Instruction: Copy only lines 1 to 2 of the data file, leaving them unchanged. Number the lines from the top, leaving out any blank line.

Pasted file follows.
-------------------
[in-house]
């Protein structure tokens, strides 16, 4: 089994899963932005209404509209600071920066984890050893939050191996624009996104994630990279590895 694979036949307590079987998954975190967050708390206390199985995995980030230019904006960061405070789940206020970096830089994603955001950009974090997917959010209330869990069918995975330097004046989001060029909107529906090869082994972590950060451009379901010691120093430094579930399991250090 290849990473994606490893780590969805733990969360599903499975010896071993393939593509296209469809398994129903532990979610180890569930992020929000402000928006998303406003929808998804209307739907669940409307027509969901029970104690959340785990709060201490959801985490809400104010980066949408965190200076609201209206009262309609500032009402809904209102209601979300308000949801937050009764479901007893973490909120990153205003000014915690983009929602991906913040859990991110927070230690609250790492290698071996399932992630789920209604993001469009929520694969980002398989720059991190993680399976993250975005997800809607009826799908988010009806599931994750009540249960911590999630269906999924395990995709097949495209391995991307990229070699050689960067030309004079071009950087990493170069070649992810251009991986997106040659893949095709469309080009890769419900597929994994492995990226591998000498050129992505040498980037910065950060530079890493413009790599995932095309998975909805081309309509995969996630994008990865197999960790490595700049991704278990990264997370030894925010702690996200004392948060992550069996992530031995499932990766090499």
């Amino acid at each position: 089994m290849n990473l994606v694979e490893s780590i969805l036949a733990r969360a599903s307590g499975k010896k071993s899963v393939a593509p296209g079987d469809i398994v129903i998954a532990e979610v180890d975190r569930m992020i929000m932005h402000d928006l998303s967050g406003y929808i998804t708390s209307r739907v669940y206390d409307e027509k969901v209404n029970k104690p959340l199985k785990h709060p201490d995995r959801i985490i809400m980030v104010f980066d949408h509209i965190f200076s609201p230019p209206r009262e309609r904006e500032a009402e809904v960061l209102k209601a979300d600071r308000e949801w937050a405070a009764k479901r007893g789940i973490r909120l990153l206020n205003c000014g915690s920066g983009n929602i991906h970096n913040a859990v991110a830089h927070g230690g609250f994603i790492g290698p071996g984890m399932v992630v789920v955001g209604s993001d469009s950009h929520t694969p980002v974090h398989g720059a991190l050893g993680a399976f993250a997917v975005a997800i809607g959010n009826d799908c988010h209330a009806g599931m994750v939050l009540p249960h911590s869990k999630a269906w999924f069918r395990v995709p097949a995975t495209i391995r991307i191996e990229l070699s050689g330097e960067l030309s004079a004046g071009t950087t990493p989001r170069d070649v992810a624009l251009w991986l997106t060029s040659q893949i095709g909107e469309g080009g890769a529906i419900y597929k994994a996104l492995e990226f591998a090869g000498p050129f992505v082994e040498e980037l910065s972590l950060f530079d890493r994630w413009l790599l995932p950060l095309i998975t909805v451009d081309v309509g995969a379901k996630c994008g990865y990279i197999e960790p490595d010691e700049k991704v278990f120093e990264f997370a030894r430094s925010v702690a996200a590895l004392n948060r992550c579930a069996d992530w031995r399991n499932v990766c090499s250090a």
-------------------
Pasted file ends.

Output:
[in-house]
């Protein structure tokens, strides 16, 4: 089994899963932005209404509209600071920066984890050893939050191996624009996104994630990279590895 694979036949307590079987998954975190967050708390206390199985995995980030230019904006960061405070789940206020970096830089994603955001950009974090997917959010209330869990069918995975330097004046989001060029909107529906090869082994972590950060451009379901010691120093430094579930399991250090 290849990473994606490893780590969805733990969360599903499975010896071993393939593509296209469809398994129903532990979610180890569930992020929000402000928006998303406003929808998804209307739907669940409307027509969901029970104690959340785990709060201490959801985490809400104010980066949408965190200076609201209206009262309609500032009402809904209102209601979300308000949801937050009764479901007893973490909120990153205003000014915690983009929602991906913040859990991110927070230690609250790492290698071996399932992630789920209604993001469009929520694969980002398989720059991190993680399976993250975005997800809607009826799908988010009806599931994750009540249960911590999630269906999924395990995709097949495209391995991307990229070699050689960067030309004079071009950087990493170069070649992810251009991986997106040659893949095709469309080009890769419900597929994994492995990226591998000498050129992505040498980037910065950060530079890493413009790599995932095309998975909805081309309509995969996630994008990865197999960790490595700049991704278990990264997370030894925010702690996200004392948060992550069996992530031995499932990766090499």